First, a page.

Last week, the United Arab Emirates confirmed its troop drawdown from Yemen, which has raised questions about what Abu Dhabi’s next target will be.
“Many people asked if this is also linked to the current rise of tensions with Iran,” said a senior UAE official who declined to be named. “I would say fundamentally no… But of course we cannot be blind to the overall strategic picture. It is very much to do with moving from what I would call a military-first strategy to a peace-first strategy.”
Whether Abu Dhabi is serious about the drawdown and the so-called “peace-first strategy” or not, this decision confirms the Saudi-led coalition’s failure in Yemen. When it started its operations back in 2015, it was made up of ten countries. Today, Riyadh increasingly looks isolated in the war that has led to what is now the world’s worst humanitarian crisis.
Although the UAE official said that the drawdown “was not a last-minute decision” and had been discussed extensively with Riyadh, this move is likely to cause some tension between the allies. Ever since the murder of Saudi Arabian journalist Jamal Khashoggi in his country’s Consulate in Istanbul back in October, we can say that this has been a period when Abu Dhabi has started to feel that it wants to distance itself from the Saudis, at least temporarily. When Riyadh hosted the “Davos in the Desert” investment conference a few weeks after Khashoggi’s murder, Abu Dhabi’s Crown Prince, Mohammed Bin Zayed — a close ally of his Saudi counterpart and de facto ruler Mohammad Bin Salman — did not attend.
Moreover, the increasing outrage at the war in Yemen in the aftermath of Khashoggi’s murder, which added to the pressure on the coalition members, appears to have sent a message to the UAE leadership that there is no reason for its troops to remain there any longer. This may have been from the perspective of the coalition not achieving its military goals and failing to set out a plan to end the war, meaning that matters will be complicated even further. While the number of countries participating in the coalition is decreasing, the Iranian-backed Houthis, in contrast, have improved the weaponry at their disposal, which means that the coalition’s mission is only getting harder. In 2015, it was unimaginable that they would be able to fire ballistic missiles and use drones to reach various targets and airports deep within Saudi territory, but they are doing so today.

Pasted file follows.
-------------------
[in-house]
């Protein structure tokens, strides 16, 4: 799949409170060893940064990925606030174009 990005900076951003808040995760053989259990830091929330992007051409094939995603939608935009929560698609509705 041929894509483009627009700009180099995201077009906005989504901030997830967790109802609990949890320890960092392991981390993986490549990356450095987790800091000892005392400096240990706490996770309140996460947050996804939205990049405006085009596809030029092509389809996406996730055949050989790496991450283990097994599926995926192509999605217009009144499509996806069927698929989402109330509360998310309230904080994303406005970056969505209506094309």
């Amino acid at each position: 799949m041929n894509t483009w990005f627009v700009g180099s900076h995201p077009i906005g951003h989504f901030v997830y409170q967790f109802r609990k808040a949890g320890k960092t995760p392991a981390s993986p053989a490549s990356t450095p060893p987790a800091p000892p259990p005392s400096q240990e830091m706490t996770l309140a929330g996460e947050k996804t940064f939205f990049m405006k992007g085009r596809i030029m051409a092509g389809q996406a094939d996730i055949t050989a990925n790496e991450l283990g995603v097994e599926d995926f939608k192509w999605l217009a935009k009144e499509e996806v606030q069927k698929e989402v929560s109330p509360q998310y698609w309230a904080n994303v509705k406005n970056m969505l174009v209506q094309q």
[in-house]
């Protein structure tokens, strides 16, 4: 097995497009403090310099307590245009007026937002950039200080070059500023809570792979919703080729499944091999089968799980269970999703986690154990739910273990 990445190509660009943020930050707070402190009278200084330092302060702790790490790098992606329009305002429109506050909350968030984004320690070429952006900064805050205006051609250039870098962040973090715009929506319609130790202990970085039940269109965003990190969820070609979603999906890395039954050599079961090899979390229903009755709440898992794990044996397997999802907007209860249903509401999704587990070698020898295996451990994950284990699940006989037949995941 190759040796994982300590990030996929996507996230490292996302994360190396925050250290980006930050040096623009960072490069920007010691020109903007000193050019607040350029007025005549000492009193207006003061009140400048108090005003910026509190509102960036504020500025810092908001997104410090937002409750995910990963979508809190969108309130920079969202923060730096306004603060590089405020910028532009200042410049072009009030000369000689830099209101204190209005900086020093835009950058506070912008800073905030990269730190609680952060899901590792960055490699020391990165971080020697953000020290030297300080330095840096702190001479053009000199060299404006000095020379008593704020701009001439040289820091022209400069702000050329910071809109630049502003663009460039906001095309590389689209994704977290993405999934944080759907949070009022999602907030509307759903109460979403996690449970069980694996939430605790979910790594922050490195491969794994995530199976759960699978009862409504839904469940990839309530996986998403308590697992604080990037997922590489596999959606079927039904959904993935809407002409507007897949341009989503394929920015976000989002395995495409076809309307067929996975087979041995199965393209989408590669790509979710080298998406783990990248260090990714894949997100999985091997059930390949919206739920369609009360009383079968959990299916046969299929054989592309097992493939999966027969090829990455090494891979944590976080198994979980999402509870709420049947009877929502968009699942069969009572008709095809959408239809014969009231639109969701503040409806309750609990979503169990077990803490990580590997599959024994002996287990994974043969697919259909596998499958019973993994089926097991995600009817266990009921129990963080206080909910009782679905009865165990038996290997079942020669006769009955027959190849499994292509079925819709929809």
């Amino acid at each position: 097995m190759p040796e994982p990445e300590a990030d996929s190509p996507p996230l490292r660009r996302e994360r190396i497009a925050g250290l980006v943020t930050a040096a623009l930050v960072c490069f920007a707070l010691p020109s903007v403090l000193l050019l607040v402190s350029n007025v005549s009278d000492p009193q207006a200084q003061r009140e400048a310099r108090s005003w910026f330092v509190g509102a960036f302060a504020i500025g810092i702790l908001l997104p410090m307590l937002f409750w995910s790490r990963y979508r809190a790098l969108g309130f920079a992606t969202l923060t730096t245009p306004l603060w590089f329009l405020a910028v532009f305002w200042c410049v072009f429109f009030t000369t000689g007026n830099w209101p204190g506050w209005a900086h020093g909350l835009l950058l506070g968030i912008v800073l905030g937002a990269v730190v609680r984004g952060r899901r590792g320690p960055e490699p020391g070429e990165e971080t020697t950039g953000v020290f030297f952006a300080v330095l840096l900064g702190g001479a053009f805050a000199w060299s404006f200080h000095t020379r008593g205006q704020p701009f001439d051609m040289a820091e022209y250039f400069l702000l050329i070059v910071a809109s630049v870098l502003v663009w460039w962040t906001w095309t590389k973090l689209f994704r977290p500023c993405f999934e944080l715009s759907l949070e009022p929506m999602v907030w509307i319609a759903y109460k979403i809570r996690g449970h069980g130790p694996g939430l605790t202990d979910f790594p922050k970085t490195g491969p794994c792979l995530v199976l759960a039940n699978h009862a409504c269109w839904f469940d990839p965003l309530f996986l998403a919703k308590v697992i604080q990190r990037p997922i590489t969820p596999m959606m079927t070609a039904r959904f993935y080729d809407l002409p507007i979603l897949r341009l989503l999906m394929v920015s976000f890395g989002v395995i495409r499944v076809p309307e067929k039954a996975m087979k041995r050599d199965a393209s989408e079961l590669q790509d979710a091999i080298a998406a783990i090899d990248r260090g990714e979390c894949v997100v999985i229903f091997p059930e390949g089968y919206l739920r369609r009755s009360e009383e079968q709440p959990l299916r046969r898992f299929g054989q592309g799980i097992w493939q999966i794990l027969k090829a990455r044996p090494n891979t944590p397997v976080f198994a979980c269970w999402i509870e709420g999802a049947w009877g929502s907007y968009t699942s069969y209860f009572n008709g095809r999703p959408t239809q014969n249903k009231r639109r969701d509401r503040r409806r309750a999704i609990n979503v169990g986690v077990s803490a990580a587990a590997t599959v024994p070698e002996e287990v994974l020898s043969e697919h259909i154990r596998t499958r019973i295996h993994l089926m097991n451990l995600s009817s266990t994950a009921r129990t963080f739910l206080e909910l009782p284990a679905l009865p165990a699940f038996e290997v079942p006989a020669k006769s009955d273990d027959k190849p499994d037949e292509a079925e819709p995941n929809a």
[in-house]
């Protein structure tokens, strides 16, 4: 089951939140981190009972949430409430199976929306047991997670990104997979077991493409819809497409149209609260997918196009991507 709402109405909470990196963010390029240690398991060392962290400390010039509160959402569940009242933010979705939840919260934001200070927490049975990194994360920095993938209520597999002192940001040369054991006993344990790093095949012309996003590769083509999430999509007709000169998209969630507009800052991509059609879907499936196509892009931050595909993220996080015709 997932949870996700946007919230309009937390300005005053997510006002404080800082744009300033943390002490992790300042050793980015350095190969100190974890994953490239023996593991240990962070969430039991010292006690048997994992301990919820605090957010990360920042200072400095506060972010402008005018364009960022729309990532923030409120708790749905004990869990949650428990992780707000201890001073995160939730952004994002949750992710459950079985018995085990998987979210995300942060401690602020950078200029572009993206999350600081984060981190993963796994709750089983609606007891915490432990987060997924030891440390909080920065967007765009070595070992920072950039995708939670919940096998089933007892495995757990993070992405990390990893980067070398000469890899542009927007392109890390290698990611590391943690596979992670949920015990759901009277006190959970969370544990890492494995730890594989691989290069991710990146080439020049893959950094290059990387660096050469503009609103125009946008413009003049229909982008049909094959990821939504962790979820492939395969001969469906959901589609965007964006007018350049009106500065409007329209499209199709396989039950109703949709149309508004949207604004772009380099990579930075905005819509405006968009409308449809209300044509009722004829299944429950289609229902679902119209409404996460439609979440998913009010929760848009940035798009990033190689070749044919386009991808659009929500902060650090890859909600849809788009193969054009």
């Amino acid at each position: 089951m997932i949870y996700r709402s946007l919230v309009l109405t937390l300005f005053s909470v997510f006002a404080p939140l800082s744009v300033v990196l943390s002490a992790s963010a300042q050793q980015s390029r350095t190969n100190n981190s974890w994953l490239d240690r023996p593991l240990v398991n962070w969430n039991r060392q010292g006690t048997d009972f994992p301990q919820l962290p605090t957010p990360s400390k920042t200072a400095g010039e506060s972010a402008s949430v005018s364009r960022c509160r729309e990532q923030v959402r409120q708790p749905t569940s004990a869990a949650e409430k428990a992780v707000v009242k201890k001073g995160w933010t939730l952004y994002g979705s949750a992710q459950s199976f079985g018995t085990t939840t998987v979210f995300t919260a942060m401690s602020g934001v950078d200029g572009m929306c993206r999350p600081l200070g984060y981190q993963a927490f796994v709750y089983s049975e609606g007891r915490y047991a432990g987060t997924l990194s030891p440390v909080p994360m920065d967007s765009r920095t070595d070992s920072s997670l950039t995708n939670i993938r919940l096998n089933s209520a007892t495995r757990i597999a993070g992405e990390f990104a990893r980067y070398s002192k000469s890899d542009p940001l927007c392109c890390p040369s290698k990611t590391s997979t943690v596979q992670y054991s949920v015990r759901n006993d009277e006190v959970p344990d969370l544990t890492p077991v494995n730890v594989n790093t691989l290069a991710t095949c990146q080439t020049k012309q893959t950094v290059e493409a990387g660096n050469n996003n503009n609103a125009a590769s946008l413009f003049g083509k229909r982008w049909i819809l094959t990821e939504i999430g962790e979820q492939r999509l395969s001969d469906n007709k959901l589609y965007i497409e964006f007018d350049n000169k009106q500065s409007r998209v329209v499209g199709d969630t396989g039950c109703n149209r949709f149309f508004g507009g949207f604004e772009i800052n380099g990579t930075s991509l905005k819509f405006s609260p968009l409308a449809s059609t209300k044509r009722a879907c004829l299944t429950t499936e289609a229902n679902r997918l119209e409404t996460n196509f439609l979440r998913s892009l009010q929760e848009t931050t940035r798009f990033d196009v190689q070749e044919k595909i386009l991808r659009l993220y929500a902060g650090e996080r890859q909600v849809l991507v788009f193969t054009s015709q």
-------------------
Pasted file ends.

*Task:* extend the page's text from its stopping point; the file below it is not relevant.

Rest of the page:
Now, after the UAE’s drawdown announcement, it is likely that Libya, which is increasingly becoming the new battlefield for the main players in the region, will be Abu Dhabi’s next target. On 27 March, a few days before the reconciliation conference took place, renegade Field Marshal Khalifa Haftar visited Saudi Arabia, where he met King Salman and the Crown Prince. It is believed that Haftar was given the green light from Riyadh to carry on with a military assault on the UN-backed Government of National Accord (GNA) in Tripoli. The assault was launched upon Haftar’s return to Libya.
Since Libya’s strongman started his military offensive to seize the capital, the chances of a reconciliation taking place any time soon have disappeared. This suggests that the Saudi-UAE axis does not want to see stability in any Arab country and is prepared to use force to ensure this.
Washington’s policy on the issue remains unclear and contradictory. On the one hand, Secretary of State Mike Pompeo issued a statement on 7 April opposing Haftar’s offensive. On the other hand, the White House said a week or so later that President Donald Trump and Haftar had spoken over the phone. During the call, Trump apparently recognised Haftar’s “significant role in fighting terrorism and securing Libya’s oil resources,” according to a White House statement.
The lack of consensus within the Trump administration and the absence of a firm position has led to US-made weapons that were sold in 2008 to the UAE ending up in the hands of forces loyal to Haftar. How did these weapons end up in Libya? Although an investigation has been announced, no effective action has been taken to date.
What is more interesting is that the UAE’s announcement of its “peace-first strategy” in Yemen came hot on the heels of the reports that these US weapons had been found in Libya. Moreover, earlier this month, Libya’s government said that the UAE used a US-made F-16 fighter jet in an attack on a migrant detention centre that killed at least 53 people. The accusation was made by GNA Interior Minister Fathi Bashaagha in an interview with CNN. This makes me think that the scenes we witnessed in 2014, when the UAE bombed Tripoli, may be repeated.
In 2014, the then US President Barack Obama and the Pentagon appeared to be concerned about the developments in Libya. Today, under Obama’s successor Donald Trump, it is less likely that Washington will interfere, given that the President himself endorsed Haftar only a few months ago. There are also America’s economic ties with the UAE to consider; they will remain the priority for Trump. It could well be, therefore, that after Yemen, the UAE’s next target will indeed be Libya.
The views expressed in this article belong to the author and do not necessarily reflect the editorial policy of Middle East Monitor.